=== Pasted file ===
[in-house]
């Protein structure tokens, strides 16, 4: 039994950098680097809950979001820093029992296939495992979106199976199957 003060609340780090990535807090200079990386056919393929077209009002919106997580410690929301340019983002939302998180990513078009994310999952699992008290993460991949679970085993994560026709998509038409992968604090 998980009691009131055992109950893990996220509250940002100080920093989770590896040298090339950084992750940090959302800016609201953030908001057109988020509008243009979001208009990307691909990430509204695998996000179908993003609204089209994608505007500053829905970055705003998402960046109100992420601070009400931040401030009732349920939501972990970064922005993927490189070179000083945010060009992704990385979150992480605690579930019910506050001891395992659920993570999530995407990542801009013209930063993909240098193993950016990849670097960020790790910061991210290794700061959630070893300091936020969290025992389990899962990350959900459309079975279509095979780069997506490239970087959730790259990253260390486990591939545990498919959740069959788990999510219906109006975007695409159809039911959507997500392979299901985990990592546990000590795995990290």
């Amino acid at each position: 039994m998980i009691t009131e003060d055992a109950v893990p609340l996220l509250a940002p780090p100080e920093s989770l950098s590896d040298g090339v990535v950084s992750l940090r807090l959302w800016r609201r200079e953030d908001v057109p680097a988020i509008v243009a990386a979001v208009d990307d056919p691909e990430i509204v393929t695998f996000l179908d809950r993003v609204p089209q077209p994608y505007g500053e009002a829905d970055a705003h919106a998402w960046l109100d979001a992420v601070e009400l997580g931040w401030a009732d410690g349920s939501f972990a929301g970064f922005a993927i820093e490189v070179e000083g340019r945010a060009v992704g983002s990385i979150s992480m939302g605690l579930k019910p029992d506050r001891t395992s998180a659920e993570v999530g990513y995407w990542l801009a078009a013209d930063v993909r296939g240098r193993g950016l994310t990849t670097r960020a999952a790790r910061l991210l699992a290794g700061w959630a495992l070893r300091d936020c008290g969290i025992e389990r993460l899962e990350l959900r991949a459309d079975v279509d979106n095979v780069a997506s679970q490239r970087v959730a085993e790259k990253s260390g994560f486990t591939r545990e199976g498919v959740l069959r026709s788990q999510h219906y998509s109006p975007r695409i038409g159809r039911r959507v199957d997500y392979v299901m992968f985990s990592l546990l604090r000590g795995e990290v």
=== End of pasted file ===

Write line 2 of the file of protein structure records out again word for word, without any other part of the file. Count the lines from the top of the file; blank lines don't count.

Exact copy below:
């Protein structure tokens, strides 16, 4: 039994950098680097809950979001820093029992296939495992979106199976199957 003060609340780090990535807090200079990386056919393929077209009002919106997580410690929301340019983002939302998180990513078009994310999952699992008290993460991949679970085993994560026709998509038409992968604090 998980009691009131055992109950893990996220509250940002100080920093989770590896040298090339950084992750940090959302800016609201953030908001057109988020509008243009979001208009990307691909990430509204695998996000179908993003609204089209994608505007500053829905970055705003998402960046109100992420601070009400931040401030009732349920939501972990970064922005993927490189070179000083945010060009992704990385979150992480605690579930019910506050001891395992659920993570999530995407990542801009013209930063993909240098193993950016990849670097960020790790910061991210290794700061959630070893300091936020969290025992389990899962990350959900459309079975279509095979780069997506490239970087959730790259990253260390486990591939545990498919959740069959788990999510219906109006975007695409159809039911959507997500392979299901985990990592546990000590795995990290």